left wondering…

He’s a nice chap, the man across from me on the train, jolly as we share a ‘What do you do?’ over the tops of our laptops. Mine a Mac with stickers on, his an old corporate HP struggling to boot.

His top button done up, tie pulled tight, pink pin-stripe running through the dark blue of his suit; me in my worn jeans.

“What do you do?” I ask. “I’m a head hunter” he replies. “Oh, what sector?” I ask. “Big industry; Power, Energy, Oil and Gas” he says, smiling.

“That must be interesting, do you do much in renewables?” I ask trying to turn the conversation to something I’d be very interested to hear about. “Oh no, there’s nothing in renewables, it’s just a distraction” he says dismissively. He goes on… “I just finished reading a report, renewables are fine to make us look good but they can’t provide anything like enough power for the needs of somewhere like the UK. For the big companies like Shell, BP, they’re just a distraction.”

“and all this suggestion that hydrocarbons are running out isn’t true, the oil companies are happy for people to think that as it keeps the prices high, but a project I recently hired for has found millions of barrels just off Brazil. There’s plenty of it out there.”

I sit back, wondering if he has kids; if he has noticed the chaotic weather or the news; if he watched The Age of Stupid. I resist asking.

I am left saddened and wondering, do we have any chance at all.

Ground roundup of new eReaders at CES on CNN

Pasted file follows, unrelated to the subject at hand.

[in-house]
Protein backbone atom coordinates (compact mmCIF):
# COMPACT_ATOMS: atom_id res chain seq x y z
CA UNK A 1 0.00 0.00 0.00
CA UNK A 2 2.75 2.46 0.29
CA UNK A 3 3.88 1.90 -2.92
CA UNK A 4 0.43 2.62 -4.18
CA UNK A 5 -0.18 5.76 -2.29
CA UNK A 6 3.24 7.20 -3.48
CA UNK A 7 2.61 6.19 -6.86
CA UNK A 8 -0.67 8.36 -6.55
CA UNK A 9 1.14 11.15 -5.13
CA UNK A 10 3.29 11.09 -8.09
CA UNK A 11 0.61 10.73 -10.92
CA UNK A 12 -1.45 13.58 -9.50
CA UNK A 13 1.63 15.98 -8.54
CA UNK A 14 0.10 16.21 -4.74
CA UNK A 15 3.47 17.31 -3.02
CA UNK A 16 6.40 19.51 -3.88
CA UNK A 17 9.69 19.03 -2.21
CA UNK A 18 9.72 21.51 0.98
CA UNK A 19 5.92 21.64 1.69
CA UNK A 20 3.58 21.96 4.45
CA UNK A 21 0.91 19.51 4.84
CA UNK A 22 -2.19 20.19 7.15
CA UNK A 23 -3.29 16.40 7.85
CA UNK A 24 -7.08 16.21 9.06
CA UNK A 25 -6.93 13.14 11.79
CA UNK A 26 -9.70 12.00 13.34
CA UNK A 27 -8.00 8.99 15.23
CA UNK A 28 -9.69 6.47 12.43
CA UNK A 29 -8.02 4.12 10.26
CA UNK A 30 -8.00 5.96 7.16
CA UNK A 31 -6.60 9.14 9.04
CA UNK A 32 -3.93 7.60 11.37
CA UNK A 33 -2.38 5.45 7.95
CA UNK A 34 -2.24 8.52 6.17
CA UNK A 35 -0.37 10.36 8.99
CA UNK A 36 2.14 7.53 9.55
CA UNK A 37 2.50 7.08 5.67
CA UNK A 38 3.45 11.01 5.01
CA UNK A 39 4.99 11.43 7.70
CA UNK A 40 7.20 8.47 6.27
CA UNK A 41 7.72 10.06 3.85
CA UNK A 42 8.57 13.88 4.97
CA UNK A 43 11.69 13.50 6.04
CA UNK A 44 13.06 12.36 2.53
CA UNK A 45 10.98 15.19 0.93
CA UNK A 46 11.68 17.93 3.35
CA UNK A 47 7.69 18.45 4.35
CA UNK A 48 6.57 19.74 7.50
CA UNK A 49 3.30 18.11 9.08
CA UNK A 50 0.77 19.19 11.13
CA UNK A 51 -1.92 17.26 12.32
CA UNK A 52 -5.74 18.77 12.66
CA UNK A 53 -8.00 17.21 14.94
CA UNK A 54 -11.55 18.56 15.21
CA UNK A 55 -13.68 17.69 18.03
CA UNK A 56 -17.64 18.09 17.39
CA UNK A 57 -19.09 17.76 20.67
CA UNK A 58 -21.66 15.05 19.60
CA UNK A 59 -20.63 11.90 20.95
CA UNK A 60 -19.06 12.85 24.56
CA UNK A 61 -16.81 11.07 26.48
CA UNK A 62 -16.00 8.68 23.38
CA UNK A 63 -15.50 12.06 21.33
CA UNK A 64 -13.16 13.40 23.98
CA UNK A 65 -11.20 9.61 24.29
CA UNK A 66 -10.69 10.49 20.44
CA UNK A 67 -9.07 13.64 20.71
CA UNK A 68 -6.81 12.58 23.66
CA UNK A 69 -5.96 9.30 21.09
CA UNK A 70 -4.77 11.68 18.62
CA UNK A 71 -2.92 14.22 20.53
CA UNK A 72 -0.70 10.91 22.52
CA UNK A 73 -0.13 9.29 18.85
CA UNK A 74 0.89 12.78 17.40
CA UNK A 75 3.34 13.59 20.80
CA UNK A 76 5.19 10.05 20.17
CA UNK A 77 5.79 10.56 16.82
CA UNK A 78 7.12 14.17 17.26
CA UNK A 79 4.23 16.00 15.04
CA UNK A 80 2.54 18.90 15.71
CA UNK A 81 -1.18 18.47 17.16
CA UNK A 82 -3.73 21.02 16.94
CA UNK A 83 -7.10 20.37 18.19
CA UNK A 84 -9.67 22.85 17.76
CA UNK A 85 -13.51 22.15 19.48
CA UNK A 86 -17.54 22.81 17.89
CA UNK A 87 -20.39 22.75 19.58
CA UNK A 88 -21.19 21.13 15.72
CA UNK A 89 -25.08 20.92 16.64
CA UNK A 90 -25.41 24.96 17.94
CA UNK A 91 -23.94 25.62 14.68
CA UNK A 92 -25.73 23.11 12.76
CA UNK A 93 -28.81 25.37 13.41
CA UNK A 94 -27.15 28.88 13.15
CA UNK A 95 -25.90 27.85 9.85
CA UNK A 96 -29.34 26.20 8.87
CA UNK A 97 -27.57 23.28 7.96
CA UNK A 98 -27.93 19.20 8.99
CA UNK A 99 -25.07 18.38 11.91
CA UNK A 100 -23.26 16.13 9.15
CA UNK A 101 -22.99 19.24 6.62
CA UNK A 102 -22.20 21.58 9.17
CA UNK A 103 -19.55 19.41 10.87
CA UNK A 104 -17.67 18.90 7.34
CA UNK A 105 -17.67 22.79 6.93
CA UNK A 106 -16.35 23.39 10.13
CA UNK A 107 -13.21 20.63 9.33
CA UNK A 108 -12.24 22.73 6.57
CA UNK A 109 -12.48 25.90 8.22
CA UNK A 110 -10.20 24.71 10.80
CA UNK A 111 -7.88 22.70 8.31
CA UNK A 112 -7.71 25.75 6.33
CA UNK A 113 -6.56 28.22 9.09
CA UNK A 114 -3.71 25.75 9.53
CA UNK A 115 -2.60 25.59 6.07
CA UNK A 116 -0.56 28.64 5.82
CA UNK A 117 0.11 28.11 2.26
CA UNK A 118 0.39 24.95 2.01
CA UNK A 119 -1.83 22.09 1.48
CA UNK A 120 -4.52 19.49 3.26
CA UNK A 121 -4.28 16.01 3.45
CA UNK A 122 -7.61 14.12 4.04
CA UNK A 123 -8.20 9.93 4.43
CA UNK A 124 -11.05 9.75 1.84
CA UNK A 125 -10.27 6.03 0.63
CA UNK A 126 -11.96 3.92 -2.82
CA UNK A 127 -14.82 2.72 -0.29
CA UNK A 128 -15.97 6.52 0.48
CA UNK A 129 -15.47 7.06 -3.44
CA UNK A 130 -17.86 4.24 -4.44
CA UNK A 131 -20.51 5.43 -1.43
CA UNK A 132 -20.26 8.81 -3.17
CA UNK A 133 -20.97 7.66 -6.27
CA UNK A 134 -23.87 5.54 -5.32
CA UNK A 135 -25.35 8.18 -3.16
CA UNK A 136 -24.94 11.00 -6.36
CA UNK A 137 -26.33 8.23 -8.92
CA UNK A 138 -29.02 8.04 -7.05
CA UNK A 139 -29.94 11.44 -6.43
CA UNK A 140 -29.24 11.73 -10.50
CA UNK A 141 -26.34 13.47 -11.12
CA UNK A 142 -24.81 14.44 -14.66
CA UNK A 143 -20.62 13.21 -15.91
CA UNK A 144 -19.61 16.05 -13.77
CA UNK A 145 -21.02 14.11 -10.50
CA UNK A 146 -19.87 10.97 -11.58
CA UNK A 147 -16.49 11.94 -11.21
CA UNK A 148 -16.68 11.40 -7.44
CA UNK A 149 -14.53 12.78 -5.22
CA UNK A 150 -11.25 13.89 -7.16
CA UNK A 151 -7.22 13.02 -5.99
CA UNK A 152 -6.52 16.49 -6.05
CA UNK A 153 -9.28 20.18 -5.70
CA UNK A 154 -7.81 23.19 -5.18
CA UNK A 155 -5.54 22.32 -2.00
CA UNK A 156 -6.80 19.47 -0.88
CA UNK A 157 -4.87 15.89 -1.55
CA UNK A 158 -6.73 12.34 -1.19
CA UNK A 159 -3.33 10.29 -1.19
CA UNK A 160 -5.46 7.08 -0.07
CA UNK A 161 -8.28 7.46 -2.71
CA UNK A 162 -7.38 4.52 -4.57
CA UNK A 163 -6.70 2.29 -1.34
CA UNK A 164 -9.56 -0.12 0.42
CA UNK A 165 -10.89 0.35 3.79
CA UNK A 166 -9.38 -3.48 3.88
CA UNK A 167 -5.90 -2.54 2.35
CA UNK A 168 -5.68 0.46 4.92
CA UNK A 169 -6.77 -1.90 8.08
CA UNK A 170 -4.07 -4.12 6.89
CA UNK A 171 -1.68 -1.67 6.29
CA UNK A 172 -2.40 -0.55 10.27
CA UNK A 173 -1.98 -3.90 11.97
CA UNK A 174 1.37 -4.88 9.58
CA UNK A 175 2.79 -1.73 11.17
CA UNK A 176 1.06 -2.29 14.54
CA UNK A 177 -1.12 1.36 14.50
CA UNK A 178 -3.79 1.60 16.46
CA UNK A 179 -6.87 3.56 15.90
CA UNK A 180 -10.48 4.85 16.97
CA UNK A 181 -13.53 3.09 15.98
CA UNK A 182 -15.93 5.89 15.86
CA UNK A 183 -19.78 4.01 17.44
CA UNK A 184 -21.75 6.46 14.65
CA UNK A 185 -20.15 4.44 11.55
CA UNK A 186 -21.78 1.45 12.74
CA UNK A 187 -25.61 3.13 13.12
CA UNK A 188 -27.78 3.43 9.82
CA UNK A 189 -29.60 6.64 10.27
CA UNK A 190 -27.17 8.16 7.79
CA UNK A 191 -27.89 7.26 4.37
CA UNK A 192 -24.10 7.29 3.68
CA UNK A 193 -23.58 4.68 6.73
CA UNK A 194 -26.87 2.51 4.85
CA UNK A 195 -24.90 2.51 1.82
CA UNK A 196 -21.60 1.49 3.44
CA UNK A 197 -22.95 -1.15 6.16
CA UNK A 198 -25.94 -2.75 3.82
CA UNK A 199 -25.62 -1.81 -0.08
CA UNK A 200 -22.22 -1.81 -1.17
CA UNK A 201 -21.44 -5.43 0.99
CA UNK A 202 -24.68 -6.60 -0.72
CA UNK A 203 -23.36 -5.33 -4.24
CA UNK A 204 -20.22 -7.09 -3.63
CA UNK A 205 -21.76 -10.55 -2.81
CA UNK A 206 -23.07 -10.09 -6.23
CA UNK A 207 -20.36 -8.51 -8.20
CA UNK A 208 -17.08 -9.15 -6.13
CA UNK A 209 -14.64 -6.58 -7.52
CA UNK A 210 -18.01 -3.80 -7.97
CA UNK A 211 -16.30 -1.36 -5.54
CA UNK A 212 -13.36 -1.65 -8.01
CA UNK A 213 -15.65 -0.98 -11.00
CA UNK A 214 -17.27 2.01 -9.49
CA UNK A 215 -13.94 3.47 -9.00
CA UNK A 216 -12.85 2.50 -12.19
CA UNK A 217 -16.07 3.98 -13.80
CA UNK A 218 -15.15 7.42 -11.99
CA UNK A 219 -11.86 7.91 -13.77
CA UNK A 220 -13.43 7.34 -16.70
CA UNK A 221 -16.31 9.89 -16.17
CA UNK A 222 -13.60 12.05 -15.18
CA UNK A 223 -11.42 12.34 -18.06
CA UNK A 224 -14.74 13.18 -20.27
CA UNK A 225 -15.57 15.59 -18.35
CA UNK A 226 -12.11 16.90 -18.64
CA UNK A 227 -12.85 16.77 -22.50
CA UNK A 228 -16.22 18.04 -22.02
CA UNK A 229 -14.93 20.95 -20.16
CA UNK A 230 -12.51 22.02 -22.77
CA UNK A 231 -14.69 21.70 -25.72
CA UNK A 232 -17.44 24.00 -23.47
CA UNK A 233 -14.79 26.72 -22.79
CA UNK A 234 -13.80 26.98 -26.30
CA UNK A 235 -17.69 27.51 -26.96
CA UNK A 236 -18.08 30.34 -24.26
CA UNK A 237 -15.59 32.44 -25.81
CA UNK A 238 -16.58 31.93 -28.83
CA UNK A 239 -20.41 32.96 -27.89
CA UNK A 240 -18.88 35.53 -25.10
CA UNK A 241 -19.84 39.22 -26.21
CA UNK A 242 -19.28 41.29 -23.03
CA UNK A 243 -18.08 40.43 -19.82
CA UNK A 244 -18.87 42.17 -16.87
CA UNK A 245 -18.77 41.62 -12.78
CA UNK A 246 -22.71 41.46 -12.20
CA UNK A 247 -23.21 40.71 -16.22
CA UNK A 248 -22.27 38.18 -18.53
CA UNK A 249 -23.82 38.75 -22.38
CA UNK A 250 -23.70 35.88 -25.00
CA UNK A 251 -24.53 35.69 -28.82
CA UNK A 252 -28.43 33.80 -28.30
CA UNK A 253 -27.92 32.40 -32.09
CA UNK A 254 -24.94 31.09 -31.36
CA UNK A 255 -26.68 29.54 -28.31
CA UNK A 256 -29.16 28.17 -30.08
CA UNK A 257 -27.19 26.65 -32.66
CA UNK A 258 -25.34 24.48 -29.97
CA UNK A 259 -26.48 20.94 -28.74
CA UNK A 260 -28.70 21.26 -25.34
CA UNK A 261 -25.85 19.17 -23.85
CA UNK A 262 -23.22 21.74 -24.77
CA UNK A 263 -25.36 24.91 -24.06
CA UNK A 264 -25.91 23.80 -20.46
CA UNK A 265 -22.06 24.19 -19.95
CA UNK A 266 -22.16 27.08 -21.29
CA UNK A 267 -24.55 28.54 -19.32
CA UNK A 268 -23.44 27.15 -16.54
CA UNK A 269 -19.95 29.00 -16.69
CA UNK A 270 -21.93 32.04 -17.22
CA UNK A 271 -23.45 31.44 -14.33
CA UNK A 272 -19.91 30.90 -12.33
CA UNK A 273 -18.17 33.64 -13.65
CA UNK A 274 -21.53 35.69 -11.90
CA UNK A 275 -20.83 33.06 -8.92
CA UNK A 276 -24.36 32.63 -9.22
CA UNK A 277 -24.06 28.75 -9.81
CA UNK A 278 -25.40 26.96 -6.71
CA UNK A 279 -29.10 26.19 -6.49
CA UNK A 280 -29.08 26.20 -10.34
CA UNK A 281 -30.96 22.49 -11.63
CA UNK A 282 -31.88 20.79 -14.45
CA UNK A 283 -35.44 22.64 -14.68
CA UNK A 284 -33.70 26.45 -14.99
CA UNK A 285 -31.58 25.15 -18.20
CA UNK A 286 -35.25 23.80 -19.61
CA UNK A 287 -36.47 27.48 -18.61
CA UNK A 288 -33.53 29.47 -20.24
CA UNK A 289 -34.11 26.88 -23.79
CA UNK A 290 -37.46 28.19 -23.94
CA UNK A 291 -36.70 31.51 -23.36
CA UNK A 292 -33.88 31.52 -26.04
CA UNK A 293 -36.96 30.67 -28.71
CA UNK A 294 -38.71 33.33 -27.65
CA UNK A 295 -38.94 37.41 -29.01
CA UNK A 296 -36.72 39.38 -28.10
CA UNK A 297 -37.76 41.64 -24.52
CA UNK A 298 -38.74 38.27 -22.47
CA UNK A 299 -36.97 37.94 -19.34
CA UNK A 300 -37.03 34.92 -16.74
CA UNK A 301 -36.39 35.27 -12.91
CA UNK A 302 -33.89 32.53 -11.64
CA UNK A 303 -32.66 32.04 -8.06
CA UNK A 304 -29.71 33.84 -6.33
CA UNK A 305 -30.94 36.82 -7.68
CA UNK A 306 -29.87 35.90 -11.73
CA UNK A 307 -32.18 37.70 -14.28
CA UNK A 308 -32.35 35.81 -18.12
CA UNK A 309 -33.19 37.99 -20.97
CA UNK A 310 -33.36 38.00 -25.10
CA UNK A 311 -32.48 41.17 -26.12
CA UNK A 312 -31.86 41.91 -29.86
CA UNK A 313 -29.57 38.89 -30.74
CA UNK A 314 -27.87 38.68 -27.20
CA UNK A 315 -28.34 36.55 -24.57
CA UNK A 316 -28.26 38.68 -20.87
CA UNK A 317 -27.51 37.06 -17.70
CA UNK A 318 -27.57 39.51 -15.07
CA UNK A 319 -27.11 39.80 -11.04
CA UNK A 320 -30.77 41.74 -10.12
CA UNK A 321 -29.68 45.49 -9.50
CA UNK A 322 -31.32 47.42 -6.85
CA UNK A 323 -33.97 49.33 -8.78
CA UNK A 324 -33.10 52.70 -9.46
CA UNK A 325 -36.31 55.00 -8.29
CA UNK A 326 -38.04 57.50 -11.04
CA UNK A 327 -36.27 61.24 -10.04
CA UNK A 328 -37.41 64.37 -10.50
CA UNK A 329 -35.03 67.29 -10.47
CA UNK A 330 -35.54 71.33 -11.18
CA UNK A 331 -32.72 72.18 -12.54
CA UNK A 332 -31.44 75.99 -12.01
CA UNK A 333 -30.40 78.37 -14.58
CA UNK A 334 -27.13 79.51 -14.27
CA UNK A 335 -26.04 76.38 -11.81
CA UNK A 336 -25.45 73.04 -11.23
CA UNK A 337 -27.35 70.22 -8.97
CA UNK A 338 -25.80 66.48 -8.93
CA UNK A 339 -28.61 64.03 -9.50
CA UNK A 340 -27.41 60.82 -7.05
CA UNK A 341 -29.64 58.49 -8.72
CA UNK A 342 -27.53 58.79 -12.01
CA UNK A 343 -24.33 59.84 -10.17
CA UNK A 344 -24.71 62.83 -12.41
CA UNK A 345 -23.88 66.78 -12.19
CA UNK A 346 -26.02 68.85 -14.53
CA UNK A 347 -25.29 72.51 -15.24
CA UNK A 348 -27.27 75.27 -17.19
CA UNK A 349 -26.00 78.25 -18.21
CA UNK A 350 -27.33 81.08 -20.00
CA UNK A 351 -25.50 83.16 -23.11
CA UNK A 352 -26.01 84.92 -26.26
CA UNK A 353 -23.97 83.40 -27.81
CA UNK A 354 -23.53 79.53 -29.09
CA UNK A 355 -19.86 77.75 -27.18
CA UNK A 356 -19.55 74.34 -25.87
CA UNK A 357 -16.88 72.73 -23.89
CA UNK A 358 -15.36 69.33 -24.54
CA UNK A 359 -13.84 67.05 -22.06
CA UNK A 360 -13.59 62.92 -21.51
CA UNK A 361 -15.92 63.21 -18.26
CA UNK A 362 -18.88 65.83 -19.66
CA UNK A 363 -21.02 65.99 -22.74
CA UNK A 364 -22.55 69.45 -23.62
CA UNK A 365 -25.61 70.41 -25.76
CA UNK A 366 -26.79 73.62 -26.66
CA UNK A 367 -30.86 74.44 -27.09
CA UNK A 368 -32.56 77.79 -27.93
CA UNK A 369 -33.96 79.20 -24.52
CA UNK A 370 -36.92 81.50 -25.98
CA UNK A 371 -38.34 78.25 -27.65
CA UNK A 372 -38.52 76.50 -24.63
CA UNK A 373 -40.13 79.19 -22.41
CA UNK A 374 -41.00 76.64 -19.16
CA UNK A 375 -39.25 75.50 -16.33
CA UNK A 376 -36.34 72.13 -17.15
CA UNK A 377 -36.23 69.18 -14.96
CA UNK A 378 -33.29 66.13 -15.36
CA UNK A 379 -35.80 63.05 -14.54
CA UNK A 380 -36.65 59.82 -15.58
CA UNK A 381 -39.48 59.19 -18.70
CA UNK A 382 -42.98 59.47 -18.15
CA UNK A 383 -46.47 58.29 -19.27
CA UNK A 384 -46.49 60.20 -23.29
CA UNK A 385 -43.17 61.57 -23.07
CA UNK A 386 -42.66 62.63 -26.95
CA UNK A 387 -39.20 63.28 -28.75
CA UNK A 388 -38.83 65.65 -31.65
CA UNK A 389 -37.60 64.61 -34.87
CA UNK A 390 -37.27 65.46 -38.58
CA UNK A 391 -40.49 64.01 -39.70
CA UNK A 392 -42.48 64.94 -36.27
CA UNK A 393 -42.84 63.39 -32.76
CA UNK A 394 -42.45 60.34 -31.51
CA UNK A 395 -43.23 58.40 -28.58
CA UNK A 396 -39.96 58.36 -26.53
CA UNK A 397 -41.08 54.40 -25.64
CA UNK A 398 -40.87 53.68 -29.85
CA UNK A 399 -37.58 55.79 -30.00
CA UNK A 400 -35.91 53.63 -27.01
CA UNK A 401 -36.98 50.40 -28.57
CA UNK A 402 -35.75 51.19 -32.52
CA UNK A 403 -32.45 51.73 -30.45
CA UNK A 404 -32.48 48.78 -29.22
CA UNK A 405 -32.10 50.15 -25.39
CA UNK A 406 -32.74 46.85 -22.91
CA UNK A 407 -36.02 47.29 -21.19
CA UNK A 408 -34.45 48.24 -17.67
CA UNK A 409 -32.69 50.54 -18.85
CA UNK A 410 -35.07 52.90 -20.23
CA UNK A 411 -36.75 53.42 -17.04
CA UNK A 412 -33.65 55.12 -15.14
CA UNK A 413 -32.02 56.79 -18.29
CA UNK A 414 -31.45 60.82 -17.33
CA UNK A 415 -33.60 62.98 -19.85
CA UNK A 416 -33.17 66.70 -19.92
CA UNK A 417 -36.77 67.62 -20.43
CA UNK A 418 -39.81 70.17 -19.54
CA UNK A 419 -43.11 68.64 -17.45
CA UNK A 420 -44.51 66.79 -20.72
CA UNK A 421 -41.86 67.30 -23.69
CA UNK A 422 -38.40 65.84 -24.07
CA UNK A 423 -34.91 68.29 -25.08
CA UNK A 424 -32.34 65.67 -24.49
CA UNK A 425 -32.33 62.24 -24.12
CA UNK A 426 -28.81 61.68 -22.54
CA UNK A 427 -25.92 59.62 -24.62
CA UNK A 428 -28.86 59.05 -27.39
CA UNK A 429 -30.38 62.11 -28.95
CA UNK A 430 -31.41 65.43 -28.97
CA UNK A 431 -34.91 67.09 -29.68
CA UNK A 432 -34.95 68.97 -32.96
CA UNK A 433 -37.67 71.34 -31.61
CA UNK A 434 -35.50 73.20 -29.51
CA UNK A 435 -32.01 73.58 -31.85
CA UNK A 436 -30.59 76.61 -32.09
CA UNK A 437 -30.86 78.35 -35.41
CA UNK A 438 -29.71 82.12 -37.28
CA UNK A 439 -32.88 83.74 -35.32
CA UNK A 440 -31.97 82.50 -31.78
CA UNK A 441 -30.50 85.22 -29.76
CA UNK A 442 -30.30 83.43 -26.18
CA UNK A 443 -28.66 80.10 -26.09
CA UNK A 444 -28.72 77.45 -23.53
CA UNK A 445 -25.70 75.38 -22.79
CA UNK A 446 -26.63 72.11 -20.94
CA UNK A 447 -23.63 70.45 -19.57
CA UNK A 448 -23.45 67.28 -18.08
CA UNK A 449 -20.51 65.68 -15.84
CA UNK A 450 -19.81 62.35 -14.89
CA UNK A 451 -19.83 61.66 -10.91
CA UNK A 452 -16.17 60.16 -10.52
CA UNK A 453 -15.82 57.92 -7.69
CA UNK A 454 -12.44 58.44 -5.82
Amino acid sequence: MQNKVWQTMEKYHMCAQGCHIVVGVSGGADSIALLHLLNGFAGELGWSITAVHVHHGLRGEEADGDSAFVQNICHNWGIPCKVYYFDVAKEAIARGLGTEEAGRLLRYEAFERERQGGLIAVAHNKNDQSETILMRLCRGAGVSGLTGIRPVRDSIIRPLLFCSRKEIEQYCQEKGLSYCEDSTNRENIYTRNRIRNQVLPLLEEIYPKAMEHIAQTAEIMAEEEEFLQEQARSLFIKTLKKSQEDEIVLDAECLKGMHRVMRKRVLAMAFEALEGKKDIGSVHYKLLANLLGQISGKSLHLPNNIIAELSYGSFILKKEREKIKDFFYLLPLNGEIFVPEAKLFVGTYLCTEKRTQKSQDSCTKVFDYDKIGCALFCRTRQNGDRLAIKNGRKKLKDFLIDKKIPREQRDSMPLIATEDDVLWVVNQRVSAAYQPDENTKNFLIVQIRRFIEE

Las Vegas, Nevada (CNN) — The first generation of electronic readers had little more than black-and-white text. The second generation had black-and-white text, simple graphics and Web connectivity.

Glimpses of the third generation are on display this week at the International Consumer Electronics Show, where manufacturers are previewing e-readers with color screens, interactive graphics and magazine-style layouts.

from Bold new e-readers grab attention at CES – CNN.com.

The 18 Mistakes That Kill Startups

when I think about what killed most of the startups in the e-commerce business back in the 90s, it was bad programmers. A lot of those companies were started by business guys who thought the way startups worked was that you had some clever idea and then hired programmers to implement it. That’s actually much harder than it sounds—almost impossibly hard in fact—because business guys can’t tell which are the good programmers. They don’t even get a shot at the best ones, because no one really good wants a job implementing the vision of a business guy.

from The 18 Mistakes That Kill Startups by Paul Graham.